How ADHD Affects Organizing

Attention Deficit Hyperactivity Disorder (ADHD) is a complex condition affecting children and adults in a variety of ways. Some of the common characteristics include:

  • inattention involves difficulty sustaining attention to task, attending to details, organizing spaces and tasks, etc.
  • hyperactivity includes fidgeting and related activities
  • impulsivity such as interrupting

In our crazy-busy society, many people have some of the characteristics of ADHD and some have self-diagnosed themselves as having ADHD. In reality, ADHD can only be diagnosed by a qualified physician. Since there isn’t a blood test for ADHD, information the doctor will request includes

  • Are the behaviors part of a long-standing pattern?
  • How frequently are the symptoms displayed?
  • Are the behaviors consistent across multiple settings?
  • To what extent do the symptoms impact a person’s functioning in their personal and professional or scholastic lives?
  • Can the behaviors be corroborated by others?

Many doctors use a questionnaire and interview format that takes several hours. Some doctors also use a battery of neuropsychological tests for diagnosis.

As you can imagine, there are many myths surrounding ADHD. A few of them include:

  • Children outgrow ADHD as they age.
  • If the person would put in more effort, everything would be fine.
  • Medication is the only way to treat ADHD.ADHD

In reality, ADHD is a family of neurobiological disorders that affect several areas in the executive functions.

With all of this information (and misinformation), people who have ADHD or are affected by ADHD experience high levels of frustration. It goes something like this: “I don’t understand why…

… I never get anything finished.” ADHD’ers are prone to starting lots of projects but finishing few. This happens for a variety of reasons, the most prominent is boredom. It’s exciting to start something new, but sustaining the motivation to finish the project is another matter altogether.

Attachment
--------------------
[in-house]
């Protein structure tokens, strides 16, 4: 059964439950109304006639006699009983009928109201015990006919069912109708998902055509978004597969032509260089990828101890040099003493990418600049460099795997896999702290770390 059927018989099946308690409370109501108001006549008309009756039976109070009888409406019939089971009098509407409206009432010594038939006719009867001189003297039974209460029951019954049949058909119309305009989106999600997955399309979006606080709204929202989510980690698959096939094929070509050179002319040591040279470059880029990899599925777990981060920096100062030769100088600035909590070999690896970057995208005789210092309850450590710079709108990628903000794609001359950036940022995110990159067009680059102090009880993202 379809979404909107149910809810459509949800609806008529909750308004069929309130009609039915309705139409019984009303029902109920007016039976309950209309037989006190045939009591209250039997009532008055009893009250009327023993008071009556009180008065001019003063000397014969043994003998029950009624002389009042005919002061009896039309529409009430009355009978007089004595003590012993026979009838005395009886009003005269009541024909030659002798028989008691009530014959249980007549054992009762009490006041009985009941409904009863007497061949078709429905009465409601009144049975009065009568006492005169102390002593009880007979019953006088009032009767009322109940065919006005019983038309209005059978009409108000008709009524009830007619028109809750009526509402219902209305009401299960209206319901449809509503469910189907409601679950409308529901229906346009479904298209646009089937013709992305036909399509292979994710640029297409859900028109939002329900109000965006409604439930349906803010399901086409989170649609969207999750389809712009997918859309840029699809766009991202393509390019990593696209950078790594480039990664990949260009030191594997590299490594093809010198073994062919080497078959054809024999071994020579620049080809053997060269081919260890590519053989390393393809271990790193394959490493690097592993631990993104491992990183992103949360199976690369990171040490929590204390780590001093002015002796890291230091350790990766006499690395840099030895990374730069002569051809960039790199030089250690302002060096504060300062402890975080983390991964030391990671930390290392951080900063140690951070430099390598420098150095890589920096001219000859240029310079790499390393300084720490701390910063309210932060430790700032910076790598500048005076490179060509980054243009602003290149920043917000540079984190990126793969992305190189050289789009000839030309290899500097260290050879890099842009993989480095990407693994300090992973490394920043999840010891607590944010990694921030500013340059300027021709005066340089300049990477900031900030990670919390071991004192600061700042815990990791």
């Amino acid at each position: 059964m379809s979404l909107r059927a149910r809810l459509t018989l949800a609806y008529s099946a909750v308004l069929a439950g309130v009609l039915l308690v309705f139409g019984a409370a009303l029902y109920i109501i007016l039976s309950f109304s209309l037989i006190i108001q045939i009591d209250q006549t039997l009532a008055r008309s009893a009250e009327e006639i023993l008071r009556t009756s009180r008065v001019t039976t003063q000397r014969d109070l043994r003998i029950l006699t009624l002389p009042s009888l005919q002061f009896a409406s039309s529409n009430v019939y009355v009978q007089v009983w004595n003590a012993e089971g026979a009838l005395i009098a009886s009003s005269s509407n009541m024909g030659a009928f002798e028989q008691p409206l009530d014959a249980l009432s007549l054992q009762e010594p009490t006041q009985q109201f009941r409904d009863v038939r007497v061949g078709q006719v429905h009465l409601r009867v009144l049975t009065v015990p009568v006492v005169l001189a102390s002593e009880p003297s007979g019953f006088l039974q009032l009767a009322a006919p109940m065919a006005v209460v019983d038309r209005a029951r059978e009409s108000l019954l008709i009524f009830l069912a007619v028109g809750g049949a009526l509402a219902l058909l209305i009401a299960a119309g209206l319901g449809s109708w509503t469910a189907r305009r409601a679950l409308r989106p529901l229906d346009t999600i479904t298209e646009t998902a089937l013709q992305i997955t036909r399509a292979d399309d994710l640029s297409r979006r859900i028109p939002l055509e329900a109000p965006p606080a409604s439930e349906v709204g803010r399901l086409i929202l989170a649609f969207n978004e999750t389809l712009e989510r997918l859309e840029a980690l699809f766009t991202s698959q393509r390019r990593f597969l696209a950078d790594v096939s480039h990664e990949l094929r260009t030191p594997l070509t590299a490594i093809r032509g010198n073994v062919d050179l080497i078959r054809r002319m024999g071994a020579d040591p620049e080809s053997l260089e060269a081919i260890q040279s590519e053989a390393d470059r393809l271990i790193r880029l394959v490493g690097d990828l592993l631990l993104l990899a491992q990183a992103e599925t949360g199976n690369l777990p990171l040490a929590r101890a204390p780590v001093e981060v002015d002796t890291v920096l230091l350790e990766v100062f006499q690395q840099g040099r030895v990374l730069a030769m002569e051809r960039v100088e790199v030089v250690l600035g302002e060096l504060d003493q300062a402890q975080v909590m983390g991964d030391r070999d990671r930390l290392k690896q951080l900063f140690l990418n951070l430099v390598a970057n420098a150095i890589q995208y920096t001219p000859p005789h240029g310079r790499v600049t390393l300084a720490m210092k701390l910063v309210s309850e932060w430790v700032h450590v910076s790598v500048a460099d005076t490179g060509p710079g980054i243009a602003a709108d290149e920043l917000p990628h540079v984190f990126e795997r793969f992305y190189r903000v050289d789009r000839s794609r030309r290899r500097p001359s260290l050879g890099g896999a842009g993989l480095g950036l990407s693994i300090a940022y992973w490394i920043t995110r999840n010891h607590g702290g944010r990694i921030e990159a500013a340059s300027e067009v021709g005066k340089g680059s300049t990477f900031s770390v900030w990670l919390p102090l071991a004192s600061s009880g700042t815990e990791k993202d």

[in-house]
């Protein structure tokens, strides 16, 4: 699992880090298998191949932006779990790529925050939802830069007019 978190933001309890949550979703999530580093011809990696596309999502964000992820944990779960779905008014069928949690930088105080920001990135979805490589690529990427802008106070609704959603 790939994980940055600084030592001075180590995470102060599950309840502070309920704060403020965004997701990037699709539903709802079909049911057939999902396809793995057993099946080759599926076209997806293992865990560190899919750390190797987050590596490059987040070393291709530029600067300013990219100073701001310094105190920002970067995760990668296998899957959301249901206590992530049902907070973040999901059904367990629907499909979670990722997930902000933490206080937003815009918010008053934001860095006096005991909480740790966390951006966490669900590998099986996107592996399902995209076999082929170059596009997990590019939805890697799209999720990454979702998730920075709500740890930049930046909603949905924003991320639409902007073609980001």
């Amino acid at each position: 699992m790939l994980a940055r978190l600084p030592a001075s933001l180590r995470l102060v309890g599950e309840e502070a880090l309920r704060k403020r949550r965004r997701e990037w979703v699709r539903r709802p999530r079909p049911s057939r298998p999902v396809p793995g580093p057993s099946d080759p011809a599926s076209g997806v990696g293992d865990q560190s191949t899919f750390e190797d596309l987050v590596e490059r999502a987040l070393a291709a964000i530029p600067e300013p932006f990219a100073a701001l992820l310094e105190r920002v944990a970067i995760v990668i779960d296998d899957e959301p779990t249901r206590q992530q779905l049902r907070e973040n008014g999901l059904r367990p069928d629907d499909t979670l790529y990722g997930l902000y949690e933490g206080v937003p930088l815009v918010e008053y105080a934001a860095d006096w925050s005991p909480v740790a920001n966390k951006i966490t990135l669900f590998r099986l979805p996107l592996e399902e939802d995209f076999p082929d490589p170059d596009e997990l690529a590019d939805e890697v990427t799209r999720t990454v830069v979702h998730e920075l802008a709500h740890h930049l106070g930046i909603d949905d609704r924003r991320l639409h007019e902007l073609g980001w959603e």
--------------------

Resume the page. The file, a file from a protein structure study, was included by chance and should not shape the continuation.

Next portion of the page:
How do you get around this problem? Here are several suggestions:

  • If it is a joint project, bill yourself as the idea person person who gets things started and assign someone else to be the completion person.
  • Break the project into smaller tasks and reward yourself when each task is finished.
  • Purchase limited quantities of new supplies for different portions of the project. Maybe new post-it notes for one part and new highlighters for another.
  • Plan in breaks. If you work for 50 minutes and take a 10 minute break, it allows your mind to refresh and the task may not seem as tedious.

… I can’t get organized.” My first question is “what does organized look like to you?” Your vision of “organized” may differ from someone else’s. In which case, the methods you use to get organized will be different as well.

Second, as an ADHD’er, you are drawn to colors, fun and brainstorming, but maintenance is a struggle. So while setting up systems is exciting, keeping them up is boring. So you need to create fun but simple systems to organize your stuff. You also need to establish a strategy for upkeep. That plan might include delegating the maintenance piece, devising a game to help with upkeep or developing a reward system when you manage your space well.

Third, “traditional” organizing systems may not work well for you. As such, it might be difficult for you to read a book and implement ideas or use methods that work for friend or colleagues. Instead, your sources for organizing approaches will be ADHD websites and professionals such as coaches or organizing experts who specialize in working with people with ADHD.

… everything takes longer to complete than I expect.” This shows up in several ways. One way is that you don’t even consider how much work a project involves so you plan very limited time for it’s completion. Another way is that while you account for the various facets of a project, you mis-estimate how long each step will take.

So how do you bypass these issues?desk

  • Ask “what occurs next?” when dividing a project into tasks. A related query is “how does happen?” which is a cue to help you determine when a phase is missing. By asking questions throughout the planning process, you are less likely to overlook steps.
  • Think time-and-a-half. If you estimate that an activity will take 30 minutes, plan for 45 minutes. I’m sure you’ll find something to do if you end up with an extra 15 minutes. Just don’t forget to set a timer. However, if the job takes the whole 45 minutes, then you are still on schedule.
  • Arrange some “white space” in your schedule. If your day is completely booked from start to finish, you have no wiggle room when something unexpected occurs (and it will.) Therefore you need to have undesignated time in your day. So your schedule might look something like this:

8:00 a.m. – Email
8:30 a.m. – Project A (If you are a morning person, this should be your highest priority for the day.)
9:20 a.m. – Short break
9:30 a.m. – Project A continued
10:20 a.m. – Short break
10:30 a.m. – Project B
11:20 a.m. – Break
11:30 a.m. – “White space,” which can be used to finish up Project A or B or can be used to address emails or voicemails of importance
12:00 a.m. – Lunch

For additional information about ADHD, check out the Minding Your Matters downloadable ADHD Resource page. Minding Your Matters organizing professionals have specific training in order to work effectively with people with ADHD. Contact us for more information.